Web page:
Profile 04 Miho Ishigaki
Name: MIHO ISHIGAKI (Astronomer)
Hometown: Higashimatsushima, Miyagi Prefecture. The coastal area of my hometown was hit by the tsunami after the 2011 Japan Earthquake, but my family was safe because we live further inland.
Position: Kavli IPMU Project Researcher
Recommended reading: Galactic Dynamics (second edition), by J. Binney and S. Tremaine
Favorite place in Japan: I would have to promote my hometown, Higashimatsushima in the Tohoku region. The sushi and seafood is excellent, and it’s very fresh.
What can you tell us about your current research at Kavli IPMU?
I’m interested in old and long-lived stars in our Milky Way Galaxy, particularly their elemental abundances. By studying the chemical elements of stars, you can get a glimpse into chemical elements produced by supernova explosions of previous generations of stars.
Old stars also hint at nature of the First Stars. These are the first stars in the Universe - before them, no stars existed and the Universe was dark. I'm interested in learning the properties of these stars, and what kind of elements produced and ejected by their supernovae. What's amazing is that you can find all these things out by studying the elemental abundances of old stars, which can be used as fossil records of the early universe.
By studying orbital motions of a large number of old stars around the Milky Way, you can also start to predict where these stars came from. Combining elemental abundances and stellar motions is a powerful tool to reconstruct how our Galaxy was created.
What influenced your decision to become an astronomer?
My hometown is in the Tohoku region with rice paddy fields everywhere, but it is a great place for star gazing. When I was little, I loved spotting constellations and using small telescopes to look at the stars. When I was at high school, I used to look at books on stars and began to think very seriously about pursuing this as a career.
Unlike other careers, astronomy sparked my interest because you spent your days working on something you couldn’t reach out and touch with your hands. It was a field where people found creative ways to use the data from observations to calculate how far objects where, or what properties they had.
Can you share your academic background?
My undergraduate, Masters and PhD were all in different fields. I didn't quite get the score needed to enroll into the astronomy program at university, but I knew that physics was fundamental to astronomy, so I embarked on a degree in physics at the International Christian University in Tokyo. Then I spent the next two years at the Tokyo Institute of Technology as part of an infrared astronomy project. After that I went to Tohoku University where I started my PhD in an area of astronomy which is where I still work in today.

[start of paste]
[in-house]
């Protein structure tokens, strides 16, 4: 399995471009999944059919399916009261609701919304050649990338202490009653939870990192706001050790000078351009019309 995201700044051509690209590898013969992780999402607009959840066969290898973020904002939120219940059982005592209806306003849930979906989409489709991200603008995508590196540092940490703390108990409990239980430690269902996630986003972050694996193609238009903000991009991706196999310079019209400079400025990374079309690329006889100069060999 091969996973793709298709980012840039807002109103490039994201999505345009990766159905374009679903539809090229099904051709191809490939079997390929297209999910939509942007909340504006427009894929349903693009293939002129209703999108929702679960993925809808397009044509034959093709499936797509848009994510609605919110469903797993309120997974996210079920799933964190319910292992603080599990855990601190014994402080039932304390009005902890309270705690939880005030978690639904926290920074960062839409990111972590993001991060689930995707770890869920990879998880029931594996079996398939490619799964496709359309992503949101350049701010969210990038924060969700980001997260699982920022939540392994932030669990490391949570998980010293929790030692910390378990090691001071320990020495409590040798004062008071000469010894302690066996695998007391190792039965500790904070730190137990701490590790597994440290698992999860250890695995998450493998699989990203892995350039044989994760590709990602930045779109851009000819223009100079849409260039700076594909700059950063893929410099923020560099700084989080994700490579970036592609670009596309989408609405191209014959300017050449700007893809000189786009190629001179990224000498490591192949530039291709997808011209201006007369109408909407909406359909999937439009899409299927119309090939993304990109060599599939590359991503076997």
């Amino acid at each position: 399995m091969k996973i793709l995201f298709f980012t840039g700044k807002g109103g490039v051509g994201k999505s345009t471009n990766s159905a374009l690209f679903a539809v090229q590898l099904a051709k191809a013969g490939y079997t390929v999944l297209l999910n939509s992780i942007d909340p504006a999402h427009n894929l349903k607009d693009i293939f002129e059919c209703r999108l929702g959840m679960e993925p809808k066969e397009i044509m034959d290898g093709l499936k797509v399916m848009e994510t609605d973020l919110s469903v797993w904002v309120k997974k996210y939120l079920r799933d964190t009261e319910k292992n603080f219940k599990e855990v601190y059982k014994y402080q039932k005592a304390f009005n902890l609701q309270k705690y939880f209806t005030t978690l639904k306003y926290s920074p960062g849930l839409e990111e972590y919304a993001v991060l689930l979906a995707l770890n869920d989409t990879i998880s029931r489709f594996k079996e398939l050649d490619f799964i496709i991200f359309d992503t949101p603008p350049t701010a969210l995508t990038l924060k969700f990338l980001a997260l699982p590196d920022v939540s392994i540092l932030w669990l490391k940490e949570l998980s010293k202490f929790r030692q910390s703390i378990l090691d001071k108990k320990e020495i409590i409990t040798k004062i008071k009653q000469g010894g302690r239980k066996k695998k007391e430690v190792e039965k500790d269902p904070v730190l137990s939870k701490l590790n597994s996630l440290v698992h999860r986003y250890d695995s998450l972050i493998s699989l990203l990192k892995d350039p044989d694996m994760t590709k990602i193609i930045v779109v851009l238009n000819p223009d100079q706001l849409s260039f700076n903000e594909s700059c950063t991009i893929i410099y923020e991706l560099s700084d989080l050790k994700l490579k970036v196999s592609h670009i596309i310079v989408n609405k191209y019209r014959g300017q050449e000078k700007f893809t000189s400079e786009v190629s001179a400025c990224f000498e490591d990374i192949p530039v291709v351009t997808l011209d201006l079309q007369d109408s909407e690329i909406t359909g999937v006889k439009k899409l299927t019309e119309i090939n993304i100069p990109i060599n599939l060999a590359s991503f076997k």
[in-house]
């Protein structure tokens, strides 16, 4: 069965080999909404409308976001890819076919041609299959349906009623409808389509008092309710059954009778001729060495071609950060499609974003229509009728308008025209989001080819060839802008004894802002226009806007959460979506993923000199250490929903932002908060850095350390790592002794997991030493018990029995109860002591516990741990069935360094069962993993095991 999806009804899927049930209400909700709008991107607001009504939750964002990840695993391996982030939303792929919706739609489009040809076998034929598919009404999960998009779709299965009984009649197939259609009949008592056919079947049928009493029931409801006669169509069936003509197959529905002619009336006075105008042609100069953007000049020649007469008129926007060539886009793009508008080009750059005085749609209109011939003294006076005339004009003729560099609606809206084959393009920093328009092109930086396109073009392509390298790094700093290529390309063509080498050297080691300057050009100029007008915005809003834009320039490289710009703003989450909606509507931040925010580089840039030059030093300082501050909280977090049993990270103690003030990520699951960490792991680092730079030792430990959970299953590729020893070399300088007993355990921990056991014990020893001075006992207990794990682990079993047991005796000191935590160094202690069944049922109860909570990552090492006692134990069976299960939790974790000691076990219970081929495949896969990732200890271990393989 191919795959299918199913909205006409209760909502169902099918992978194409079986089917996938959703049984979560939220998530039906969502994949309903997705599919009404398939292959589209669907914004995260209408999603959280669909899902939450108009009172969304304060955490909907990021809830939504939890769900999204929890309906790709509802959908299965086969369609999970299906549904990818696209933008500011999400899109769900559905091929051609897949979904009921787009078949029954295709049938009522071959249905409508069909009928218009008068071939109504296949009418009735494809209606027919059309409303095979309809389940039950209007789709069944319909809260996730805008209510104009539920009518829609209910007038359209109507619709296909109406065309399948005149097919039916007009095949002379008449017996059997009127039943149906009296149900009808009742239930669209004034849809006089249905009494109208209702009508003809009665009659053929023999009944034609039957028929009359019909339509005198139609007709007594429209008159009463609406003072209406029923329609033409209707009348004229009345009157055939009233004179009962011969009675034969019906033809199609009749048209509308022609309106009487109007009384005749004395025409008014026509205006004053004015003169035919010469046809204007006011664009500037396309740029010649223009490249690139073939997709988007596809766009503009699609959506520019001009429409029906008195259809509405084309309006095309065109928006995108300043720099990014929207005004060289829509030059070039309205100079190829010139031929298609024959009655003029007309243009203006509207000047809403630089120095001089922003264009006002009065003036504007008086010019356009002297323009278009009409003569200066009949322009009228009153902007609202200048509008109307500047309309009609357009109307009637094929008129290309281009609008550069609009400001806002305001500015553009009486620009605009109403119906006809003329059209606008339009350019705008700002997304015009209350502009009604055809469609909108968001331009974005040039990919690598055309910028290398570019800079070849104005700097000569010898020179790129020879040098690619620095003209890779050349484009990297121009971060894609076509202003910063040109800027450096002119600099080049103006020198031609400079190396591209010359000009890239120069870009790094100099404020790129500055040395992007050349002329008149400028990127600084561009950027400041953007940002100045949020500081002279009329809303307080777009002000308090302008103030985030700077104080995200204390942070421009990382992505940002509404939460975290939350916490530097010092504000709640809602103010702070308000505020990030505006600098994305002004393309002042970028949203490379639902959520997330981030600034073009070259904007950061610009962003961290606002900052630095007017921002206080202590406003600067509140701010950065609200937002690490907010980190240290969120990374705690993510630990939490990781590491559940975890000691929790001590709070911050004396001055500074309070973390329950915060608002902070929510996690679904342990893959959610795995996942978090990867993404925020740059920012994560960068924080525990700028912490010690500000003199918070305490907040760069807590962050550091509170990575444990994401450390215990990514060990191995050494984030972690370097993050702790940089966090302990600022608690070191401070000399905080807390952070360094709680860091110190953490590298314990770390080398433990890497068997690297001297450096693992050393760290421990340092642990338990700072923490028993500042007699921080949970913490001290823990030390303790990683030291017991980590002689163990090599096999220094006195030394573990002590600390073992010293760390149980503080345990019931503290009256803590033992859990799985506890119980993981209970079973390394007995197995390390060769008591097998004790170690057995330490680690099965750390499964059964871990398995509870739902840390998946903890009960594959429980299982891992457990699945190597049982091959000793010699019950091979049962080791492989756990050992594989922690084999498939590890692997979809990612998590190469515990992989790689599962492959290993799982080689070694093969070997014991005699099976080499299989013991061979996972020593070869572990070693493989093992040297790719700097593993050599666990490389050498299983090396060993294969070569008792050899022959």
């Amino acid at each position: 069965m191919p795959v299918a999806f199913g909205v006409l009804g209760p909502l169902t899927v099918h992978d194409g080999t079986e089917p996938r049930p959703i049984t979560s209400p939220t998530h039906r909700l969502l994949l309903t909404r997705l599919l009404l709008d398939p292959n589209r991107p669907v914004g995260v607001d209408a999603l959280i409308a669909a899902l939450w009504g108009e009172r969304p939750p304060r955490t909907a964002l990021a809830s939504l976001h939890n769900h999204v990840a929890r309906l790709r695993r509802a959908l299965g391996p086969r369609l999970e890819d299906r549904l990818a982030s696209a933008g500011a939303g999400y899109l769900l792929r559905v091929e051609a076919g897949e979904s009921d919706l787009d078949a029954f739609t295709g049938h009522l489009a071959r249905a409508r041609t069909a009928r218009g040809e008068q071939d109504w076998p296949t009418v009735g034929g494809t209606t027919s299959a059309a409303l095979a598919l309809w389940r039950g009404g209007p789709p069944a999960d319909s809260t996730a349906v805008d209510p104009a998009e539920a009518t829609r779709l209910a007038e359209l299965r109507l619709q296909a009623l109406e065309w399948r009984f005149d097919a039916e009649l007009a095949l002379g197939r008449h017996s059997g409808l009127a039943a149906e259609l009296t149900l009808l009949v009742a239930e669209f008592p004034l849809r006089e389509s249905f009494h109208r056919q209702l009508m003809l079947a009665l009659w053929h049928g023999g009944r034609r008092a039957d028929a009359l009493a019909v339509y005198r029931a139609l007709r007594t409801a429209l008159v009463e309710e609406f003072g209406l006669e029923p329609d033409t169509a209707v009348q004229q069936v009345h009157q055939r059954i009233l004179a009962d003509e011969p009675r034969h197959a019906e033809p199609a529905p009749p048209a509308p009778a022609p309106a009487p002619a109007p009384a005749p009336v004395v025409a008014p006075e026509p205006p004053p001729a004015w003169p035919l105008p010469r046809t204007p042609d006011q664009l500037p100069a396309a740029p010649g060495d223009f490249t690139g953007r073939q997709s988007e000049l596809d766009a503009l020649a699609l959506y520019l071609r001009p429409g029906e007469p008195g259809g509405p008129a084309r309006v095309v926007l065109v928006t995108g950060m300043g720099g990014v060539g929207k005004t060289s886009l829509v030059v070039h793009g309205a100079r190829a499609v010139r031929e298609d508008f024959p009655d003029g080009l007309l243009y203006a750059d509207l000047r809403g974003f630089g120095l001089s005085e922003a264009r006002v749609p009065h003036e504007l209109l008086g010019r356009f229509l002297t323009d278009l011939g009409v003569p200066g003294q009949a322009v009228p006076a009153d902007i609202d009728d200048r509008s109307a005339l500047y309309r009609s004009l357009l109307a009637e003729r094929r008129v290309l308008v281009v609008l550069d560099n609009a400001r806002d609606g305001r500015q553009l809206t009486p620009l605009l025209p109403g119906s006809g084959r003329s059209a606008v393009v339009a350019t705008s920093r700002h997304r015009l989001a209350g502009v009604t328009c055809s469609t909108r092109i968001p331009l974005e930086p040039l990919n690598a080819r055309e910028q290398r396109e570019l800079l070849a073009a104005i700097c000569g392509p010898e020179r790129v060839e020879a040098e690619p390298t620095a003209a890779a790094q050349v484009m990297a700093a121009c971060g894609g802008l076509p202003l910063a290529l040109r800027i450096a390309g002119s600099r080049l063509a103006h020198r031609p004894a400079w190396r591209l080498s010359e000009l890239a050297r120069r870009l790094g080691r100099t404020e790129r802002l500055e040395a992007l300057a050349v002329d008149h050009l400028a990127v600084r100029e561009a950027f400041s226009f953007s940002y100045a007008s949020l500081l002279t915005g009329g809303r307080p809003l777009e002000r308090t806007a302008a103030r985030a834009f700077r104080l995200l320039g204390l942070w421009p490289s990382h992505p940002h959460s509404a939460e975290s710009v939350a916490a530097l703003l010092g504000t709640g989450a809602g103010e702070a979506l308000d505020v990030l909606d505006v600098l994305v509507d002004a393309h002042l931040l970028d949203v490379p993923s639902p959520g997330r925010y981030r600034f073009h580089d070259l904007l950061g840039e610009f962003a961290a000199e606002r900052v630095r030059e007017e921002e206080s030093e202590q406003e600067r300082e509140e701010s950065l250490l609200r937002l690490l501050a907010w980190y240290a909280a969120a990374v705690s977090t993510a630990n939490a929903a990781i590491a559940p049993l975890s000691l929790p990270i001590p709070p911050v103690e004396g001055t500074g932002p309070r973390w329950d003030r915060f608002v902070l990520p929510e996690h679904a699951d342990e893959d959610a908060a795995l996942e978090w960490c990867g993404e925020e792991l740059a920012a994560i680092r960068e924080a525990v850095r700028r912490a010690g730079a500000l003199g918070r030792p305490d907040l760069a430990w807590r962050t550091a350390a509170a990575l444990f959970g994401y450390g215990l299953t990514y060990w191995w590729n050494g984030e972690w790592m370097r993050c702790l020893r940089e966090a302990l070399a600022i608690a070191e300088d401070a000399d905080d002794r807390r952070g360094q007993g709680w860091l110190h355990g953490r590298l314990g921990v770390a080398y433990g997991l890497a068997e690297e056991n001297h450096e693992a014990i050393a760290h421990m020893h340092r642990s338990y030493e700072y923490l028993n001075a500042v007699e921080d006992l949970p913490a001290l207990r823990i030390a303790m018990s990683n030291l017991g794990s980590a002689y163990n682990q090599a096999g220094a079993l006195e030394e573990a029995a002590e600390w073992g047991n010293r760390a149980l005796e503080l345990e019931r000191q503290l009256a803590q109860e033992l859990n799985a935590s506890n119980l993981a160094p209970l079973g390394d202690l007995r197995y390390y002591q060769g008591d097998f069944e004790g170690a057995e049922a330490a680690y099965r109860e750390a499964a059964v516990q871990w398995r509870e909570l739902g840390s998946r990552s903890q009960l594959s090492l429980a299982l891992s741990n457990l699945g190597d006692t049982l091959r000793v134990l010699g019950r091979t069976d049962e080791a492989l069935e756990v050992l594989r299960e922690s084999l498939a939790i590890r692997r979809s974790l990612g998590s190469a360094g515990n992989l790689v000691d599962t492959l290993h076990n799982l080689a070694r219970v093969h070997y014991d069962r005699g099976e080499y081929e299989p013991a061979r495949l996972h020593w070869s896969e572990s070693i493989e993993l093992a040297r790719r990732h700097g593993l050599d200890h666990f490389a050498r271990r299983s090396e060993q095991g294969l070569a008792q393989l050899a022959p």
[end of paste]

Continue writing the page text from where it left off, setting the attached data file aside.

While working at the NAOJ (National Astronomical Observatory of Japan) following my PhD, I spent my time analyzing observational data from telescopes to deduce the chemical makeup of stars. But to understand the meaning of the chemical makeup, I thought that working with theoretical researchers would improve my understanding.
What is it like working at the Kavli IPMU?
I’ve always been surrounded by experimental researchers such as myself, so to come into a place where there are just as many theoretical researchers is something very new for me.
I listen to theoretical researchers talk about their work, and sometimes I'm surprised because when they find something interesting, sometimes it will be something I had never looked twice at. It’s a great way to build on my work.
Our personalities can be different as well. Astronomy can be very generalized sometimes. Once we find a positive outcome, we are pretty happy overall. But sometimes that won’t be enough for physicists. They really like checking the probabilities and getting into the details. But this brushes off on my own research in a good way.
What is the next step in your research project?
I’m looking at chemical elements now, and how these elements produced by the first generation of stars. I want to study more stars in the Galaxy, and see how their chemical elements are distributed across space. From that it might be possible to find a constraint to how our Galaxy was created.
Right now, the PFS (Prime Focus Spectrograph) is being built for the Subaru Telescope. Once it is operational in a few years, it’ll make it possible to study the chemical elements of stars on the outer edge of our Galaxy for the first time. Using that data I’m hoping to find a much stronger constraint in regards to how the Galaxy was created.